Detective addresses court in on-going murder trial over death of Trimley father Dean Stansby
- Credit: Archant
The jury in the trial of four men accused of murdering father-of-five Dean Stansby has been hearing how evidence was collected during the investigation.
Giving evidence at Ipswich Crown Court on the fourth day of the trial DC Andrew Moore explained how the initial investigation into the stabbing centred around the railway bridge in Ancaster Road and the Gippeswyk Road area.
CCTV footage was collected from a number of sources including Ipswich Railway station where Mr Stansby was dropped off shortly before his death on February 8 last year.
Footage was also obtained from buses in the area around the time of the alleged murder and from a block of flats.
DC Moore said that from clothing taken from Mr Stansby following the stabbing he was able to identify him on CCTV and follow his movements along Ancaster Road in the period leading up to the attack on him.
Before the court are Jason Ruby, 45, of Risby Close, Ipswich, Tecwyn Parker, 48, of Downside Close, Ipswich, Daniel Kaganda, 24, of London and Amiadul Islam, 25, of London.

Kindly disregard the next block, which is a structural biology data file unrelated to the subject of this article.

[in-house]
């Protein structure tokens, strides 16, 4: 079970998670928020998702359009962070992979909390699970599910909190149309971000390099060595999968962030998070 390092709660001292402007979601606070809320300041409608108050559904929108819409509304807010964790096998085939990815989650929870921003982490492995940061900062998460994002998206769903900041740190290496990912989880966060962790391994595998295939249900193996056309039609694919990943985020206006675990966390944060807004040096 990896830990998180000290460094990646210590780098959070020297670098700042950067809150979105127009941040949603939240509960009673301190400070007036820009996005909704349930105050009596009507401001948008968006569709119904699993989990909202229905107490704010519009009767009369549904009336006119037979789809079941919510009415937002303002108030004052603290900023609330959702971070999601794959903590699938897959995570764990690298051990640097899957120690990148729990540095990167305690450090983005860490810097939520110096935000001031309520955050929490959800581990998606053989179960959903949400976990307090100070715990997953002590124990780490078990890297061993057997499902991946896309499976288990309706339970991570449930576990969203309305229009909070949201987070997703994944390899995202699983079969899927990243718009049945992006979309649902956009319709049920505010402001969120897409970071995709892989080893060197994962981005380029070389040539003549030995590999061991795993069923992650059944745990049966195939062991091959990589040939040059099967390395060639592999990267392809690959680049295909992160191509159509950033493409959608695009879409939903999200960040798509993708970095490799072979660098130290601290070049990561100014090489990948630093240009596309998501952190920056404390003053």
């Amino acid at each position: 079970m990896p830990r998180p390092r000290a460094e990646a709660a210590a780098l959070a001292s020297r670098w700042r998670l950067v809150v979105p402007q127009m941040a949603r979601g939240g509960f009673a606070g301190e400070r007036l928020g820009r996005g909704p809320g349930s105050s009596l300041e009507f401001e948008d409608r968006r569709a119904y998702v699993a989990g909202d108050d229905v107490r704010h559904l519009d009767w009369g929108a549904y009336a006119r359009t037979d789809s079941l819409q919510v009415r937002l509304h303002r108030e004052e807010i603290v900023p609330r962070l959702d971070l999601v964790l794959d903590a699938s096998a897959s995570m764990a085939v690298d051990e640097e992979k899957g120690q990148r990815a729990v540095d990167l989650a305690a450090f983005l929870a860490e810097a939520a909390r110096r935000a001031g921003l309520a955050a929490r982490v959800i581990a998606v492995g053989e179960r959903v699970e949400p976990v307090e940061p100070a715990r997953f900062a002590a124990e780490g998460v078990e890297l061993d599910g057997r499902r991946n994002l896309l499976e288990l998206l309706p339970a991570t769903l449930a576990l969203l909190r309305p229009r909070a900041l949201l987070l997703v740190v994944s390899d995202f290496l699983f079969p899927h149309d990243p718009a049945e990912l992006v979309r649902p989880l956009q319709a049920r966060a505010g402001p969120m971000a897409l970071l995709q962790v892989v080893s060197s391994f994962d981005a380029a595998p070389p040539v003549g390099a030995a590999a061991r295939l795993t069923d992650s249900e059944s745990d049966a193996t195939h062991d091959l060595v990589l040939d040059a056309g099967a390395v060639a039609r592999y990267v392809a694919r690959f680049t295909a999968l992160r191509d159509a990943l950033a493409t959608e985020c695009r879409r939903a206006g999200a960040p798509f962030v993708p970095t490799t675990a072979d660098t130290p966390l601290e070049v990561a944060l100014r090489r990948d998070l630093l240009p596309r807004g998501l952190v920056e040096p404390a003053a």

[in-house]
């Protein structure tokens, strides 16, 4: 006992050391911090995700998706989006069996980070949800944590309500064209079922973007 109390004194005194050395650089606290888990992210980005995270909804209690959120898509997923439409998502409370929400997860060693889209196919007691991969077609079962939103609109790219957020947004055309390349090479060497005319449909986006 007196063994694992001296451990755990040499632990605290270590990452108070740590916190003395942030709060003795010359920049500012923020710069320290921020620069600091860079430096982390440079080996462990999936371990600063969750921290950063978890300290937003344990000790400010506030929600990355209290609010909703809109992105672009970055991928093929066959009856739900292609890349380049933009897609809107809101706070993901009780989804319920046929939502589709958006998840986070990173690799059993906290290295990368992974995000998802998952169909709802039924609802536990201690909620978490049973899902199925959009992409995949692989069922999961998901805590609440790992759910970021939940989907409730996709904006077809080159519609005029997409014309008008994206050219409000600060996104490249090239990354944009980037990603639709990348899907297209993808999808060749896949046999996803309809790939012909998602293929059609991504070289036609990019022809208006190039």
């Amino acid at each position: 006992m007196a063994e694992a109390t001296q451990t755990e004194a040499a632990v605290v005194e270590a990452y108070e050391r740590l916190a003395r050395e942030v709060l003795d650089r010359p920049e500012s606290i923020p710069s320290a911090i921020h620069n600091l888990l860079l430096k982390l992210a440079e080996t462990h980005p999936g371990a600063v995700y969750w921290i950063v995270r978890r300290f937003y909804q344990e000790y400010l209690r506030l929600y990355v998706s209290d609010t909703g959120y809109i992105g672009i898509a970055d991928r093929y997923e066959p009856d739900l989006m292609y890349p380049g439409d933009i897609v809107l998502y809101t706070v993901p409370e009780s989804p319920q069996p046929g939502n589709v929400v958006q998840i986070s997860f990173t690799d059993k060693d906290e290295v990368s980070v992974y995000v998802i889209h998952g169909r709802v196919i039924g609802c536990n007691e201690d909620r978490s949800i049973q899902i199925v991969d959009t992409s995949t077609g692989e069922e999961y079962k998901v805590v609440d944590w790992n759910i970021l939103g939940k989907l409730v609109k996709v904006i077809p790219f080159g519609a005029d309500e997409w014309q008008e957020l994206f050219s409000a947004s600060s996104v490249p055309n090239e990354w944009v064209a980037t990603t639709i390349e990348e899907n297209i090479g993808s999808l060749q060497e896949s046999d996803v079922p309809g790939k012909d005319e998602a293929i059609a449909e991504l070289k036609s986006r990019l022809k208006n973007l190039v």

All four have denied murdering 41-year-old Mr Stansby on February 8 last year.
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Ruby has also denied conspiracy to supply heroin and crack cocaine between November 10 and July 6 2017.
It has been alleged that Mr Stansby, of Trimley, was stabbed in Ancaster Road, Ipswich, to “teach him a lesson” for trying to rob Parker of drugs.
The court has heard that Mr Stansby came into Ipswich on the evening of his death to buy drugs from the “AJ and Sky” ring.
Jacob Hallam, prosecuting, said it appeared that Parker, Ruby and Kaganda had gone to confront Mr Stansby in retaliation for an earlier incident in which he had allegedly tried to rob Parker of some drugs.
He claimed that Islam was in telephone contact with Parker, Kaganda and Ruby during the confrontation.
The court has heard that Parker allegedly confessed to a friend that he had stabbed Mr Stansby but hadn’t meant to kill him.
The trial, which is expected to last around six weeks, continues.